Re: File upload in HTML forms
Wed, 12 Oct 1994 22:31:26 +0100

> In article <> you write:
> >> > * On the client end, support a FORM field which can accept input of
> >> > arbitrary MIME content (not just text/plain from the keyboard). The
> >> > most natural way would be to upgrade the behavior of TEXTAREA.
> >>
> >Paul,
> >
> >I just thought of another appearent problem with the upgraded TEXTAREA. What
if the user wants to send multiple 100MB binary image files? How would the
user put 10 or 20 of them into an upgraded TEXTAREA? Does the server have to
decide for the user exactly how many files the user can send to the server?
> >
> >Ernesto
> >
> I think you may have not understood Paul's suggestion. I believe the
> idea is that when the client has a TEXTAREA window there is an option
> for the user to type in it as is done now, or pop open a dialog box
> to enter the name of a file to send and the content-type. If you
> want to upload 10 or 20 files it is presumably up to you to get them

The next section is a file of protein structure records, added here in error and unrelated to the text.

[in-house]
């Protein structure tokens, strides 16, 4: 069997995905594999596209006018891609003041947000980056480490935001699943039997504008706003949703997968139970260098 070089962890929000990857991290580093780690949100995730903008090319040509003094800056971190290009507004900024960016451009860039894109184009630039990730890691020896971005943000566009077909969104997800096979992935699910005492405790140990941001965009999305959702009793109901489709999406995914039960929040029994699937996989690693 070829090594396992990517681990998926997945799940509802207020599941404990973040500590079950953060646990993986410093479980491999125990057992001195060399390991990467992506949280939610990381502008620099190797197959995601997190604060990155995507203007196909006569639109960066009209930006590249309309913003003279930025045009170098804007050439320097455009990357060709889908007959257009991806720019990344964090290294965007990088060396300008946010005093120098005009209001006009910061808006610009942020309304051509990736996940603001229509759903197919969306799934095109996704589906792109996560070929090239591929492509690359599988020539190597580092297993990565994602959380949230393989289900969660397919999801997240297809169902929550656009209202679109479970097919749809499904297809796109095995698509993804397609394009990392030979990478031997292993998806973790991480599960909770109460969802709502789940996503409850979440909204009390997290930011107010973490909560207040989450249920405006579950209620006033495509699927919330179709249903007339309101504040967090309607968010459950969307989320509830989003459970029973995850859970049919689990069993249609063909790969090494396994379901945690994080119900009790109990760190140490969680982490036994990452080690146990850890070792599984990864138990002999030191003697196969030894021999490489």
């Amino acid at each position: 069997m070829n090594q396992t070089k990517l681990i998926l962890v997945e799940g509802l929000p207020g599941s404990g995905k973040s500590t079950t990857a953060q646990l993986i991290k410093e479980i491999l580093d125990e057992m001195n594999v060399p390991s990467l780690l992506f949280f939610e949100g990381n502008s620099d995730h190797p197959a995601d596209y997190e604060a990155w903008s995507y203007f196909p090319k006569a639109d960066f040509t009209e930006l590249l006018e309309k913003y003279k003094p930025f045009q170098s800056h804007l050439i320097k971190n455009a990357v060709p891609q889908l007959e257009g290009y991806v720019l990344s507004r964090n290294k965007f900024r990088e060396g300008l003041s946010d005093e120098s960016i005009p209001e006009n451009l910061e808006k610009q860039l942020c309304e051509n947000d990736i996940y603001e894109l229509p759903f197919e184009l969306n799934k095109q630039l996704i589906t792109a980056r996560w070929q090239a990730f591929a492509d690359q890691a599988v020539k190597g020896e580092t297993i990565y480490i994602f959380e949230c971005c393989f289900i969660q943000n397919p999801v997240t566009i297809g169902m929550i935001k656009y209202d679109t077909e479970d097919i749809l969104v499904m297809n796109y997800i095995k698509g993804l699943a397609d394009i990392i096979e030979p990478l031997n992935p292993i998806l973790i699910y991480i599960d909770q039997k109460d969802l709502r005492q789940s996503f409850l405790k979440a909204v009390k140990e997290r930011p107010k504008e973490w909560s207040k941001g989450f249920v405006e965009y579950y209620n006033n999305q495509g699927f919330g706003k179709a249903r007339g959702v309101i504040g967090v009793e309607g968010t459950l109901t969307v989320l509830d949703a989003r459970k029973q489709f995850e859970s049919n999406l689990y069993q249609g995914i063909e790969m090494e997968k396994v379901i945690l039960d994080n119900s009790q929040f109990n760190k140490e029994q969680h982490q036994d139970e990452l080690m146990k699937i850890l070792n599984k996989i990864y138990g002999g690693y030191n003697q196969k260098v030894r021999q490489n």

> in an acceptable MIME multipart format.
> This seems like something that could realistically happen. It is
> important to keep in mind that unless the changes called for are
> really minimal they just aren't going to happen. At this point it
> is not clear that all (or a majority) of browser writers can be
> persuaded to make even minimal changes.
> John Franks


Thank you for the clarification. I am assuming that, when you say: "it is
presumably up to you to get them in an acceptable MIME multipart format", with
"you" you mean the browser implementor, and not the user.

Our original thoughts on file upload were along those lines. The browser lets
the user select one or more files, and when the user presses the submit button,
the files are put into a MIME multipart format and sent to the server along
with the rest of the form data. We even have a partial implementation of this.
But we decided to modify the proposal because the new scheme: 1) allows the
server to decide whether it has the resources to accept the files before they
are actually transmitted, and 2) makes backward compatibility easier (it even
allows the file transmission piece to be implemented as an external "viewer"
application; see the proposal for details).

Since I started this thread, I have gotten two inquiries from people wanting to
implement prototypes on two different browsers. At the moment, I am somewhat
optimistic about the prospects of the proposal.

I appreciate your comments.